Thank you naivety for failing me again. (Laura Marling)1
I grew up in a part of the city, and at a time, where “street smarts” were essential to survival, especially if you were a small kid with a smart mouth. Some of the adults around me were untrustworthy as well — abusive, neglectful, and/or predatory. I learned early in life naivety was dangerous and it was essential to read every situation for hazards.
In my early 20s, I began going to church and attending bible college. I did my best to live out “Christian values”. I assumed others were doing that as well (and most did). I also had the privilege of working for organizations with strong values and ethical leaders. These ethical contexts had significant advantages over what I grew up with, yet they also lulled me to sleep about the necessity for a new version of street smarts geared toward adult life. While most people were trustworthy, perils lurked inside and outside some of these organizations. Naivety was dangerous.
Naivety is particularly dangerous anytime people are trying to retain or accumulate some form of power, especially if they see you as an obstacle to that power or a means to their ends. Robert Caro, biographer of Lyndon Johnson and Robert Moses, writes about power. For Caro, power doesn’t always corrupt, but it always reveals.
“Really, my books are an examination of what power does to people. Power doesn’t always corrupt, and you can see it in the case of, for example, Al Smith or Sam Rayburn. There, power cleanses. But what power always does is reveal, because when you’re climbing, you have to conceal from people what it is you’re really willing to do, what it is you want to do. But once you get enough power, once you’re there, where you wanted to be all along, then you can see what the protagonist wanted to do all along, because now he’s doing it. With Robert Moses, you see power becoming an end in itself, transforming him into an utterly ruthless person. In Passage of Power, I describe speechwriter Dick Goodwin trying to find out if Johnson is sincere about civil rights, and Johnson tells him, I swore to myself when I was teaching those kids in Cotulla that if I ever had the power, I was going to help them. Now I have the power and I mean to use it. You see Johnson wanted to do all along. Or at least a thing he wanted to do all along . . .” 2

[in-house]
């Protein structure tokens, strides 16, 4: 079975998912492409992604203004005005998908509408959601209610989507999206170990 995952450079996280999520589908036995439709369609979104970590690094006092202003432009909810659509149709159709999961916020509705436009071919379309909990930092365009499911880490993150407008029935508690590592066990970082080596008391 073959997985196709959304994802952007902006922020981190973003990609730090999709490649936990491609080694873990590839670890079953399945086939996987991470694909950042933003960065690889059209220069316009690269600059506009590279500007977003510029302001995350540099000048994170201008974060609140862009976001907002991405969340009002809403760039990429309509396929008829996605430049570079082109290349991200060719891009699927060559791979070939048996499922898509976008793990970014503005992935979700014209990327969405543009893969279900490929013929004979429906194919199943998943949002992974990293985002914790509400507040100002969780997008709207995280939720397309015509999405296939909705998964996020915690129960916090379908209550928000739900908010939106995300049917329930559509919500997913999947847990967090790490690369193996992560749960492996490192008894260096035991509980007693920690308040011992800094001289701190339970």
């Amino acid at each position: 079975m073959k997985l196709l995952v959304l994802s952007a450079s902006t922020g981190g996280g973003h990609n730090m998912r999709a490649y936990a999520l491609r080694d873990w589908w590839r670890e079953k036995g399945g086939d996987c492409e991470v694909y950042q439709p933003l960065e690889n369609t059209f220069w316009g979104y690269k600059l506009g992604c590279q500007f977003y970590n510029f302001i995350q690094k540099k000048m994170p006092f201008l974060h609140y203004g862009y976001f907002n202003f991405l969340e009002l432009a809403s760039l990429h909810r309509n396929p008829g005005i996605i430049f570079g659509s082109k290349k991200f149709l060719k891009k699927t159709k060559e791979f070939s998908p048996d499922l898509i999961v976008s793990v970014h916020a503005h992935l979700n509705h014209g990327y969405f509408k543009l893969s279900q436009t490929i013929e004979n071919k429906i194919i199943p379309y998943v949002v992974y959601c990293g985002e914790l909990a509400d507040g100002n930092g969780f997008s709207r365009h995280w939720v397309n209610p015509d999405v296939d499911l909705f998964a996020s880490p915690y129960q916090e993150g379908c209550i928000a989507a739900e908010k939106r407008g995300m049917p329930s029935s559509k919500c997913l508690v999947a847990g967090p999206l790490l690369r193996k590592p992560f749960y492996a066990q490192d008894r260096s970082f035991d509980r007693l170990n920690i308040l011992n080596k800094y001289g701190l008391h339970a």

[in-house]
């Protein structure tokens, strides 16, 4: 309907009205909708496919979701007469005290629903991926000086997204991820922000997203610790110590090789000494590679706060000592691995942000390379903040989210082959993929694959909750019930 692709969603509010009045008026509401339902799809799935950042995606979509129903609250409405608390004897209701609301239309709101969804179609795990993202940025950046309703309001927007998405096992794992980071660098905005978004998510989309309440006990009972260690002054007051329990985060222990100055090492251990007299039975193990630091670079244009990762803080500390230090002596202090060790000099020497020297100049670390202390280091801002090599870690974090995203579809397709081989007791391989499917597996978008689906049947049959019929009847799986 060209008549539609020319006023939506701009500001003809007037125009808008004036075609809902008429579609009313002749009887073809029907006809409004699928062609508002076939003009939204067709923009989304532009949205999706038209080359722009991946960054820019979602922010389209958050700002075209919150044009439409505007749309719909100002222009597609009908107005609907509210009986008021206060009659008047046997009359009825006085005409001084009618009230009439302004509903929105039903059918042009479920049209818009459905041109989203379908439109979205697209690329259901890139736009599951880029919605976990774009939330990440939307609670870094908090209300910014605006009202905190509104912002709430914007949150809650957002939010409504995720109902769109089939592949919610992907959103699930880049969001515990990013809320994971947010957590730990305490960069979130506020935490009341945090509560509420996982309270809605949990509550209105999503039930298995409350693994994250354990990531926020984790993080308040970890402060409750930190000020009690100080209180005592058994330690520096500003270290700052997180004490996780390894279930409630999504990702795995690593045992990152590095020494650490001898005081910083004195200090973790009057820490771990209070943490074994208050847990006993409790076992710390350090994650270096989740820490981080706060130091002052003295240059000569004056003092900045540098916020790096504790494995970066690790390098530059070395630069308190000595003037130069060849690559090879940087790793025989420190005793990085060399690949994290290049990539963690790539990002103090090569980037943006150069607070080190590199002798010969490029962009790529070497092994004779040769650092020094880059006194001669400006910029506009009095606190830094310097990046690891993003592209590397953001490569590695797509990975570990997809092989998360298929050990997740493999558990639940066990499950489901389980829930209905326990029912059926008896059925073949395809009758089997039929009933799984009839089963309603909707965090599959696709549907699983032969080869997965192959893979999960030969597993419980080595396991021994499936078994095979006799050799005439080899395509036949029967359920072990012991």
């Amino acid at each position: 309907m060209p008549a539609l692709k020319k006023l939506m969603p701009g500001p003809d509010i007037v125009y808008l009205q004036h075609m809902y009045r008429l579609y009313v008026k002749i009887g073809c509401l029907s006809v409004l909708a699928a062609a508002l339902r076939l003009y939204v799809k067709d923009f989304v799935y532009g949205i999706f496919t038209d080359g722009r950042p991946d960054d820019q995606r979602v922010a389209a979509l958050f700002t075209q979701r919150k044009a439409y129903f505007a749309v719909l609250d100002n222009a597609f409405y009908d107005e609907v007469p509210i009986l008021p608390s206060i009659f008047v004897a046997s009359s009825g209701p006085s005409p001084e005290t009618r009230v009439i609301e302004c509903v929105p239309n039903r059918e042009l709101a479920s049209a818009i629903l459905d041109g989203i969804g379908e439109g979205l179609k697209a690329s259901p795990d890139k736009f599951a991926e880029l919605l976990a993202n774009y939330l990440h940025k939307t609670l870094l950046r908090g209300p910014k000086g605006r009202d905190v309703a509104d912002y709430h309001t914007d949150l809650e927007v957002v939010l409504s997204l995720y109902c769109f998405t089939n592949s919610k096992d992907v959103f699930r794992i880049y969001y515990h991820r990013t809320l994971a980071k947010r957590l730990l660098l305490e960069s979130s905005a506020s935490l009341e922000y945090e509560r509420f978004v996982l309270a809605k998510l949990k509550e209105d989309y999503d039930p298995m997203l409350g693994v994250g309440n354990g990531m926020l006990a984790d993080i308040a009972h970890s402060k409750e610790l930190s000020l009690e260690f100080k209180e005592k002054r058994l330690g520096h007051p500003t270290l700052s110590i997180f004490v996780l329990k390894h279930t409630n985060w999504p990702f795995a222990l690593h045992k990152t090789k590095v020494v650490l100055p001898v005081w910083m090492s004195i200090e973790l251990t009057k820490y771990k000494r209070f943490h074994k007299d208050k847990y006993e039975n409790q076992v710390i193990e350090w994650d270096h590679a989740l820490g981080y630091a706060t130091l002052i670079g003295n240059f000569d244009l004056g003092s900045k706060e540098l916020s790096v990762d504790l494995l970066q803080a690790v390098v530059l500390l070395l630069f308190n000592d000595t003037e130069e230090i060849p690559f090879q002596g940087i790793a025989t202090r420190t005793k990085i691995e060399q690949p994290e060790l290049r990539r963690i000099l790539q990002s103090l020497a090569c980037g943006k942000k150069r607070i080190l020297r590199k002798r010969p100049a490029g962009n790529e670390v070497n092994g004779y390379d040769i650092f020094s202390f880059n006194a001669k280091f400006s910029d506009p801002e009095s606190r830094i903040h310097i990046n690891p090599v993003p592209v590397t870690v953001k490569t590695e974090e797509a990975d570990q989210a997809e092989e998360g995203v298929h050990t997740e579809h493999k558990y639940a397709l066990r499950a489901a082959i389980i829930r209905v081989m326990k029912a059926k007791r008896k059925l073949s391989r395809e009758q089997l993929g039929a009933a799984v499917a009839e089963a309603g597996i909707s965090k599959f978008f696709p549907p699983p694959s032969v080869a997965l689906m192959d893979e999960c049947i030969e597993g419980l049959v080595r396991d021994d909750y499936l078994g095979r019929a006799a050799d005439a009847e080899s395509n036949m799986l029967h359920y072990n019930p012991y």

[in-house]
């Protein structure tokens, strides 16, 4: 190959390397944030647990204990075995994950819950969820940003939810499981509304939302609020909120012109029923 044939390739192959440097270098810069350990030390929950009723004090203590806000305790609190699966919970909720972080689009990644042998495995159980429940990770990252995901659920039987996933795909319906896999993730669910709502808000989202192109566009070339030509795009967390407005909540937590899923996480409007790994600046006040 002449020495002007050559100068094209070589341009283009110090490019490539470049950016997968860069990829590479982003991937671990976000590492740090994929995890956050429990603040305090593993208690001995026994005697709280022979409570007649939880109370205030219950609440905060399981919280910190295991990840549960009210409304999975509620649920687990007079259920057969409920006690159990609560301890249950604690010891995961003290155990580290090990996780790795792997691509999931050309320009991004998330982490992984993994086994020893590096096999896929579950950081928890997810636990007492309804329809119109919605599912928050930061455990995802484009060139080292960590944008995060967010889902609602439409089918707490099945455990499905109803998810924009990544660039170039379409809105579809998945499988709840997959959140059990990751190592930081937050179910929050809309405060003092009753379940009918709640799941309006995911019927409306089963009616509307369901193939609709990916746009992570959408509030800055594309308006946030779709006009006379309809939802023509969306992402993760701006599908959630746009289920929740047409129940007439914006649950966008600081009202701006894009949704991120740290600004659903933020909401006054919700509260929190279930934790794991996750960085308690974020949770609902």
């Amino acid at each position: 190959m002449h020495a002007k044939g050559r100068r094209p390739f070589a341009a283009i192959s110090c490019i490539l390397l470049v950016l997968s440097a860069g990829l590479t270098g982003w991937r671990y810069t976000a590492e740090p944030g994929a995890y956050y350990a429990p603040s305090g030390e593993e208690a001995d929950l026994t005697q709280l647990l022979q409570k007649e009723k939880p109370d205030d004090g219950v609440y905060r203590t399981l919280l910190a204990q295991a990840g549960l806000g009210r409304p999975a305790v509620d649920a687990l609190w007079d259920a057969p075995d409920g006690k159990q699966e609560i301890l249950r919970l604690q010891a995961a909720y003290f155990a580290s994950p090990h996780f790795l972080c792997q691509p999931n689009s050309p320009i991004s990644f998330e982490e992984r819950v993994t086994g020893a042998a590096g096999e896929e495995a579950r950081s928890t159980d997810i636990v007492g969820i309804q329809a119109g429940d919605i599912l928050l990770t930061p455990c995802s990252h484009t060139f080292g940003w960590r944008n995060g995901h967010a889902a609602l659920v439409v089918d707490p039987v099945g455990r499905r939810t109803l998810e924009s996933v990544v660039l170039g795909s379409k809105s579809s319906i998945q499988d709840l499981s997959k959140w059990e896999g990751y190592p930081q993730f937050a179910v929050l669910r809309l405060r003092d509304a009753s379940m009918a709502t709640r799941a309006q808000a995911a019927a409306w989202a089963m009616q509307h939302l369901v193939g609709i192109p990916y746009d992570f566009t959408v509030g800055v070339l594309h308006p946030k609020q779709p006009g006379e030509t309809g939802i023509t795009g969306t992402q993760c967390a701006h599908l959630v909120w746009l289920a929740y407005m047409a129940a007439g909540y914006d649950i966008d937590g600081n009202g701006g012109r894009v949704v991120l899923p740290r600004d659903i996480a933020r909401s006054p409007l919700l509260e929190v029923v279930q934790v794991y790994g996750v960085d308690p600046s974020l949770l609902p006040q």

Note Caro’s insightful observation. For people to accumulate power they have to conceal at least some of their true intentions. Those true intentions may be for greater good or they may be self-serving. But, there is always more going on. We need to being paying attention.
We can and should trust most people, but naivety is dangerous and can cost us nearly everything!
1 Laura Marling. Album: Once I Was An Eagle. Song: Saved These Words. 2013. Label: Virgin. Producer: Ethan Johns.
2 Robert Caro. Working. Robert A. Caro, Inc. Alfred A. Knopf, a division of Penguin Random House LLC, New York.